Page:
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People v. Cashaw

Court of Appeals of Illinois, Fourth District

September 30, 2016

THE PEOPLE OF THE STATE OF ILLINOIS, Plaintiff-Appellee,
v.
JAMES E. CASHAW, Defendant-Appellant.

         Appeal from Circuit Court of Woodford County No. 05CF159 Honorable Charles M. Feeney, III, Judge Presiding.

          JUSTICE STEIGMANN delivered the judgment of the court. Justices Turner and Pope concurred in the judgment and opinion.

          OPINION

          STEIGMANN JUSTICE

         ¶ 1 In March 2006, a jury convicted defendant, James E. Cashaw, of criminal sexual assault, after which the trial court imposed a 12-year prison sentence and a $200 domestic-violence fine. Defendant did not challenge the fine on direct review. In the years that followed, defendant initiated multiple collateral attacks on his conviction, none of which challenged the domestic-violence fine.

         ¶ 2 In May 2014, defendant filed a motion for leave to file a successive postconviction petition, which the trial court later denied. On appeal, defendant for the first time challenges his domestic-violence fine. He argues that because the fine was not authorized by statute, it is void under the "void-sentence rule." Defendant acknowledges that in People v. Castleberry, 2015 IL 116916, 43 N.E.3d 932, the supreme court abolished the void-sentence rule, but he contends that Castleberry does not apply "retroactively" to his case. We disagree with defendant and conclude that Castleberry applies to this appeal. As a result, we honor defendant's forfeiture of his claim and affirm his sentence.

         ¶ 3 I. BACKGROUND

         ¶ 4 After a March 2006 trial, the jury found defendant guilty of criminal sexual assault (720 ILCS 5/12-13(a)(1) (West 2004)). The trial court later sentenced him to 12 years in prison and imposed a $200 domestic-violence fine. This court affirmed defendant's conviction on direct appeal. People v. Cashaw, No. 4-06-0427 (Mar. 11, 2008) (unpublished order under Supreme Court Rule 23). Defendant did not challenge the propriety of the domestic-violence fine in that appeal.

         ¶ 5 Defendant then initiated the following series of postconviction actions, all of which were unsuccessful, and none of which challenged the domestic-violence fine. Specifically, in May 2008, defendant filed a petition pursuant to the Post-Conviction Hearing Act (725 ILCS 5/122-1 to 122-7 (West 2008)). The trial court dismissed that petition. In October 2008, defendant filed a second postconviction petition. The court granted the State's motion to dismiss, and this court affirmed on appeal. People v. Cashaw, No. 4-09-0425 (Mar. 1, 2010) (unpublished order pursuant to Supreme Court Rule 23). In December 2010, defendant filed a petition for relief from judgment under section 2-1401 of the Code of Civil Procedure (735 ILCS 5/2-1401 (West 2010)). The trial court dismissed that petition, and this court affirmed on appeal. People v. Cashaw, No. 4-11-0167 (Apr. 11, 2012) (unpublished summary order under Supreme Court Rule 23(c)(2)).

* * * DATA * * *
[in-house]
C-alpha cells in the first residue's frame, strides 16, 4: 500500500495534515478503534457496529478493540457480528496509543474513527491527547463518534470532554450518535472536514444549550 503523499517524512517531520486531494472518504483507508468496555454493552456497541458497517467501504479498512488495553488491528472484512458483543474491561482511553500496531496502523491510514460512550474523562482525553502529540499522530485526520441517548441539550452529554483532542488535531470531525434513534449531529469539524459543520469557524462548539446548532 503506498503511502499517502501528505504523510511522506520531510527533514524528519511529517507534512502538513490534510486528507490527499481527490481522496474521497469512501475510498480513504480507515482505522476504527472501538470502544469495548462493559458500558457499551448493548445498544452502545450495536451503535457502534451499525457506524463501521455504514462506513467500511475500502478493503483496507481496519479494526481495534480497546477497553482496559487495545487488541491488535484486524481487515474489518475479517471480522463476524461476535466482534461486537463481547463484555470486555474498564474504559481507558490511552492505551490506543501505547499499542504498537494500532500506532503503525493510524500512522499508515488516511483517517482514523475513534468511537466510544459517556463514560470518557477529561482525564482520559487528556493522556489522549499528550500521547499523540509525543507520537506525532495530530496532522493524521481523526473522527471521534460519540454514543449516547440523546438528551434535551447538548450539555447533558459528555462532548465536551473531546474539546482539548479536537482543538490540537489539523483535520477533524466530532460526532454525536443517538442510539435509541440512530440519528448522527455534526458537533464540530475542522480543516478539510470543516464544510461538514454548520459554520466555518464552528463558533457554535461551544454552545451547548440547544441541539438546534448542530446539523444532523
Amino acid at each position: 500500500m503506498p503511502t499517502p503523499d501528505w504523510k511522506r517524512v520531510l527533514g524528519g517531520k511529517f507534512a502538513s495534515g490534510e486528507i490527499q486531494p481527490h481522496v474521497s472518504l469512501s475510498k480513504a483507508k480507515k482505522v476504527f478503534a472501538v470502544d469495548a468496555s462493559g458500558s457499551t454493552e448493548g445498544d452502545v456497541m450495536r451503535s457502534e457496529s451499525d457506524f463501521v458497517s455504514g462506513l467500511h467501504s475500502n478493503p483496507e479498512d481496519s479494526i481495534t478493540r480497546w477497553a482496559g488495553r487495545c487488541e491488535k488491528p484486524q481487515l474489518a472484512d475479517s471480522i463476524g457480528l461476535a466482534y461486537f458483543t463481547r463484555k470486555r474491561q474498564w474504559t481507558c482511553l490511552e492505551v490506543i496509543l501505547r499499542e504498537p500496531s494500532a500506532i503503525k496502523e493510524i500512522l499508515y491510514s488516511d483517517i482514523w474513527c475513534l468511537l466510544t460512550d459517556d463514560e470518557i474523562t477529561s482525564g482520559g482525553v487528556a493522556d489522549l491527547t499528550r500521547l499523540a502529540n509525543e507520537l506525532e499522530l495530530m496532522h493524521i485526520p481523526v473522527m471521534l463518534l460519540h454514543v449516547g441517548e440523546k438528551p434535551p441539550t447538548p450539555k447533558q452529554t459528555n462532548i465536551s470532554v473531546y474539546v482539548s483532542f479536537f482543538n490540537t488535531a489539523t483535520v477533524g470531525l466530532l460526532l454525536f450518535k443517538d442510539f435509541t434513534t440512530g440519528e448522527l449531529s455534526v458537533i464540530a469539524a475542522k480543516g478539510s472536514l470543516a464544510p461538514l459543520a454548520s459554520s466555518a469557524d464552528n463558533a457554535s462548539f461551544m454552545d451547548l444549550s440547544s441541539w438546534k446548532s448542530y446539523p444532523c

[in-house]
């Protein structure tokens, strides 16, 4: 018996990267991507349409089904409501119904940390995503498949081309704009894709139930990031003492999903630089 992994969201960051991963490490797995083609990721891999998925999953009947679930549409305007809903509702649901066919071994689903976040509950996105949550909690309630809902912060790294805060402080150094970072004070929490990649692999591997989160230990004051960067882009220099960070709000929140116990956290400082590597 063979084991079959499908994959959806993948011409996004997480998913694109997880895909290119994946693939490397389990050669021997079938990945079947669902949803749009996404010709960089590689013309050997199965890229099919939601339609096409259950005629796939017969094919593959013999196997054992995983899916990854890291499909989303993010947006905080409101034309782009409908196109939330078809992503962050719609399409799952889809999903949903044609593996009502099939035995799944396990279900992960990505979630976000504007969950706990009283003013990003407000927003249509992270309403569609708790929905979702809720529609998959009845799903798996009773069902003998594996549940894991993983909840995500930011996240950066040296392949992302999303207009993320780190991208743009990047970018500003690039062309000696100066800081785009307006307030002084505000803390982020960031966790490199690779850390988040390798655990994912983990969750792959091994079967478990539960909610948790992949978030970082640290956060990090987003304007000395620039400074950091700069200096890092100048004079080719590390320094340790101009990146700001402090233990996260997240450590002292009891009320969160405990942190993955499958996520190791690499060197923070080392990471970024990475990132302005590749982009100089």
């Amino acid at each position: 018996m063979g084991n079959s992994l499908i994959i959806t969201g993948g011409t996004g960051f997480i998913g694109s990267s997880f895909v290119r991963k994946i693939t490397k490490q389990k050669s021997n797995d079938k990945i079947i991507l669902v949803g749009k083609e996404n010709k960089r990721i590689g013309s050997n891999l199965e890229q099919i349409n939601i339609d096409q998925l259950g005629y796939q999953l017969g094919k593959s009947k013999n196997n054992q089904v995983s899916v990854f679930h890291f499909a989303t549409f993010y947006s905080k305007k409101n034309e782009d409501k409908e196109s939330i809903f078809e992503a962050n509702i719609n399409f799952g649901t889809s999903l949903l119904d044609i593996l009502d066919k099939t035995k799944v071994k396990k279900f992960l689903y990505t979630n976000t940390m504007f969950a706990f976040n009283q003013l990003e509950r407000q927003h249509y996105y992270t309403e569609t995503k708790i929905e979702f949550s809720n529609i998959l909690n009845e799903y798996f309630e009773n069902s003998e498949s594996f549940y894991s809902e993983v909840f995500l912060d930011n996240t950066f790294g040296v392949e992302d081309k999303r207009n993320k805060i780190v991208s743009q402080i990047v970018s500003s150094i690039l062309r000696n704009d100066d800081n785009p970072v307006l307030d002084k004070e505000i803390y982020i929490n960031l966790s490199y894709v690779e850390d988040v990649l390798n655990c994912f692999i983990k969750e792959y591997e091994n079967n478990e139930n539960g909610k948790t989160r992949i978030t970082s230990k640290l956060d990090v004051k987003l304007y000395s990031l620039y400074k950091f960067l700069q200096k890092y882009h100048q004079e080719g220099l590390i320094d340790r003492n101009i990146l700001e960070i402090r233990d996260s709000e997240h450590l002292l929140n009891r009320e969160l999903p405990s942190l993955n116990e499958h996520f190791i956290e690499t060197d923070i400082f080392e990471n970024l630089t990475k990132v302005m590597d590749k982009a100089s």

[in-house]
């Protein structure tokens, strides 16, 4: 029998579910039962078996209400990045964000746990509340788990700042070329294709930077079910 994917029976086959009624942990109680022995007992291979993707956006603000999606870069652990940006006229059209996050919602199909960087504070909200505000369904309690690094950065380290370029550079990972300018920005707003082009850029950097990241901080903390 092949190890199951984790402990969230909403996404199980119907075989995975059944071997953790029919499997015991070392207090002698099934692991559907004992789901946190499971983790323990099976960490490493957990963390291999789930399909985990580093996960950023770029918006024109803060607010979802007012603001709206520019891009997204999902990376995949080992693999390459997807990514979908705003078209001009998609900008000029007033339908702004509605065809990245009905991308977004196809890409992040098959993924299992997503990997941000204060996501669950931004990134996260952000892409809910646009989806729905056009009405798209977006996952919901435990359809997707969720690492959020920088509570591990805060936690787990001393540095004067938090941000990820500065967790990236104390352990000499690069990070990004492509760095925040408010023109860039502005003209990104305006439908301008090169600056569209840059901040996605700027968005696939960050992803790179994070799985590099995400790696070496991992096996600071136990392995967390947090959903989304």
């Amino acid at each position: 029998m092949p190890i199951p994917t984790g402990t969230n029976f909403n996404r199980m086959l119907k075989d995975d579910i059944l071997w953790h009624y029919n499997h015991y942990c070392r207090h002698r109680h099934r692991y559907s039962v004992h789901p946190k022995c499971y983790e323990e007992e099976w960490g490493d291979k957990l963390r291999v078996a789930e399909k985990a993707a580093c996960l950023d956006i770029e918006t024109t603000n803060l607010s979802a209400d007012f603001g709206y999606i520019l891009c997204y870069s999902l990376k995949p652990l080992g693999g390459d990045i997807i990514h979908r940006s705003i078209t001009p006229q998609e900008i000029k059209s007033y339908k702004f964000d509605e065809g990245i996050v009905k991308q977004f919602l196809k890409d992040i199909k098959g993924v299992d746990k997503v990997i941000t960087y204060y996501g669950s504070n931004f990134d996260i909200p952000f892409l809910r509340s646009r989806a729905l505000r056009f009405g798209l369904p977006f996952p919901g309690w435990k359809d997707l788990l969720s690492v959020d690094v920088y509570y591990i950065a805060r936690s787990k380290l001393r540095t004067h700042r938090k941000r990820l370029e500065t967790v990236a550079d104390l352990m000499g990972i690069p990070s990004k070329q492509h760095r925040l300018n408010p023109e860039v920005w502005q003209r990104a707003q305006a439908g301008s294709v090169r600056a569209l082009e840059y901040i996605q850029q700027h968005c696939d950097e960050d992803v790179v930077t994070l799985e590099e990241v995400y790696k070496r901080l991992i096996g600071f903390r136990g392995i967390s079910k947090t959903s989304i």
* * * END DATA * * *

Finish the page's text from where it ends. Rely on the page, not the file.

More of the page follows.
¶ 6 In May 2014, defendant filed a motion for leave to file a successive postconviction petition, which is the subject of this appeal. The motion alleged ineffective assistance of counsel. The trial court denied the motion, concluding that the motion established neither cause nor prejudice. ¶ 7 This appeal followed.

         ¶ 8 II. ANALYSIS

         ¶ 9 Defendant argues, for the first time at any stage of these protracted proceedings, that his $200 domestic-violence fine must be vacated. According to defendant, the trial court did not have statutory authorization to impose that fine; therefore, he argues, the fine is void and may be attacked at any time.

         ¶ 10 The State concedes that the trial court lacked statutory authorization to impose the fine but argues that under Castleberry, the fine is not void and therefore cannot be challenged for the first time at this stage of the proceedings.

         ¶ 11 Defendant agrees with the State that under Castleberry, the domestic-violence fine in this case is not void and cannot be challenged in this appeal. However, defendant notes that Castleberry was decided after the conclusion of defendant's appeal of his criminal conviction and sentence. He argues that, therefore, Castleberry does not automatically apply "retroactively" to these collateral proceedings. As a result, defendant asks us to hold that Castleberry is inapplicable to this appeal-meaning that the "void-sentence rule" abolished by Castleberry still applies in full force to defendant's sentence-and to vacate the domestic-violence fine as void.

         ¶ 12 To resolve this appeal, we must decide the following issue of law: whether the holding of Castleberry may be applied in a collateral proceeding when the defendant is attacking a sentence imposed in an underlying case that concluded prior to Castleberry-in short, whether Castleberry applies ...


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